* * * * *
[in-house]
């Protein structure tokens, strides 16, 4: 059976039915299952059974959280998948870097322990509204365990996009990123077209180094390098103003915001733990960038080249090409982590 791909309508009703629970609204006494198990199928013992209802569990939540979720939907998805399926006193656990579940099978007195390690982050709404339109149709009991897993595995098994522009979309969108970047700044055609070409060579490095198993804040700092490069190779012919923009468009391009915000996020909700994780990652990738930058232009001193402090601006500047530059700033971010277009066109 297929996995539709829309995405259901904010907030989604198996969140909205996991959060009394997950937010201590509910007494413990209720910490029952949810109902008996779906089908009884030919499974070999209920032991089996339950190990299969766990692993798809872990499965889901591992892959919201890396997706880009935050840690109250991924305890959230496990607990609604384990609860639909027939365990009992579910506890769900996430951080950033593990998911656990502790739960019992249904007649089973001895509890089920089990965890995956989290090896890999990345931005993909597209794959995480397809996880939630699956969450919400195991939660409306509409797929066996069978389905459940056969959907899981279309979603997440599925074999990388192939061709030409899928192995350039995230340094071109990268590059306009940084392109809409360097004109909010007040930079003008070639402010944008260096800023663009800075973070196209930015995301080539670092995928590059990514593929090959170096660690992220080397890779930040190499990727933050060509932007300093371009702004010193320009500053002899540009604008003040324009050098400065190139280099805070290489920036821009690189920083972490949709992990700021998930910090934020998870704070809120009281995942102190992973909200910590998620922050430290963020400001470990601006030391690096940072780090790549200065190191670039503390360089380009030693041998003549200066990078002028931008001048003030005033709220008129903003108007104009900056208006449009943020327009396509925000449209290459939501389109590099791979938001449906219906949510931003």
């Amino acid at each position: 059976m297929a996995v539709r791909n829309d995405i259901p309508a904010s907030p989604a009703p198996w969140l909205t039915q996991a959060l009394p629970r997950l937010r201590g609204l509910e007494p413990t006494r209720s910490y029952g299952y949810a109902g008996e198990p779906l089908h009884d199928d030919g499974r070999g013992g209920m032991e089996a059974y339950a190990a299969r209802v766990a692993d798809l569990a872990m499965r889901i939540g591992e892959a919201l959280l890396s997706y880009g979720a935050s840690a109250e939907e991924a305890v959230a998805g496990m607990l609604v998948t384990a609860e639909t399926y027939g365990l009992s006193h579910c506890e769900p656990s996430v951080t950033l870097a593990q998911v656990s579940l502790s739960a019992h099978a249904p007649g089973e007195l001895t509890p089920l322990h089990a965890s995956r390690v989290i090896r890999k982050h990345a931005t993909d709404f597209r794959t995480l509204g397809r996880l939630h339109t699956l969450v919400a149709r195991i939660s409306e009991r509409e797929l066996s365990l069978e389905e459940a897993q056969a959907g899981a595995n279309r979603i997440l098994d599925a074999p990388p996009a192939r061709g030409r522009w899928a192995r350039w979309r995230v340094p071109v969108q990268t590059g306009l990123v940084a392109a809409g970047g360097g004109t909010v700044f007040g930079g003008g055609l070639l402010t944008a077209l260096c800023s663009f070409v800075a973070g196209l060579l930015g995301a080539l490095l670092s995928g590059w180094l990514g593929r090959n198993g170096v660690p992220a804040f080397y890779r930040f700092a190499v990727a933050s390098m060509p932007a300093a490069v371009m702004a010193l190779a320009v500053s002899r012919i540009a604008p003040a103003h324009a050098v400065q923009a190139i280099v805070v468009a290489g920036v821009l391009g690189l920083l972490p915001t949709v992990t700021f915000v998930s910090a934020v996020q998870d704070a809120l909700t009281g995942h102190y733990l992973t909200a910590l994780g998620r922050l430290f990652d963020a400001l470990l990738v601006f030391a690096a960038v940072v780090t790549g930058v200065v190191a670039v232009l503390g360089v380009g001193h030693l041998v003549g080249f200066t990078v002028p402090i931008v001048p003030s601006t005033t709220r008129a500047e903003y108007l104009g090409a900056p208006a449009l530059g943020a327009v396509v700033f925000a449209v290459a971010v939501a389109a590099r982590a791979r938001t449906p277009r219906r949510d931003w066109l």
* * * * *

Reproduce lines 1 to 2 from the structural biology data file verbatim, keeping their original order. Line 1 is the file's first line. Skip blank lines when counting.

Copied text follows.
[in-house]
């Protein structure tokens, strides 16, 4: 059976039915299952059974959280998948870097322990509204365990996009990123077209180094390098103003915001733990960038080249090409982590 791909309508009703629970609204006494198990199928013992209802569990939540979720939907998805399926006193656990579940099978007195390690982050709404339109149709009991897993595995098994522009979309969108970047700044055609070409060579490095198993804040700092490069190779012919923009468009391009915000996020909700994780990652990738930058232009001193402090601006500047530059700033971010277009066109 297929996995539709829309995405259901904010907030989604198996969140909205996991959060009394997950937010201590509910007494413990209720910490029952949810109902008996779906089908009884030919499974070999209920032991089996339950190990299969766990692993798809872990499965889901591992892959919201890396997706880009935050840690109250991924305890959230496990607990609604384990609860639909027939365990009992579910506890769900996430951080950033593990998911656990502790739960019992249904007649089973001895509890089920089990965890995956989290090896890999990345931005993909597209794959995480397809996880939630699956969450919400195991939660409306509409797929066996069978389905459940056969959907899981279309979603997440599925074999990388192939061709030409899928192995350039995230340094071109990268590059306009940084392109809409360097004109909010007040930079003008070639402010944008260096800023663009800075973070196209930015995301080539670092995928590059990514593929090959170096660690992220080397890779930040190499990727933050060509932007300093371009702004010193320009500053002899540009604008003040324009050098400065190139280099805070290489920036821009690189920083972490949709992990700021998930910090934020998870704070809120009281995942102190992973909200910590998620922050430290963020400001470990601006030391690096940072780090790549200065190191670039503390360089380009030693041998003549200066990078002028931008001048003030005033709220008129903003108007104009900056208006449009943020327009396509925000449209290459939501389109590099791979938001449906219906949510931003």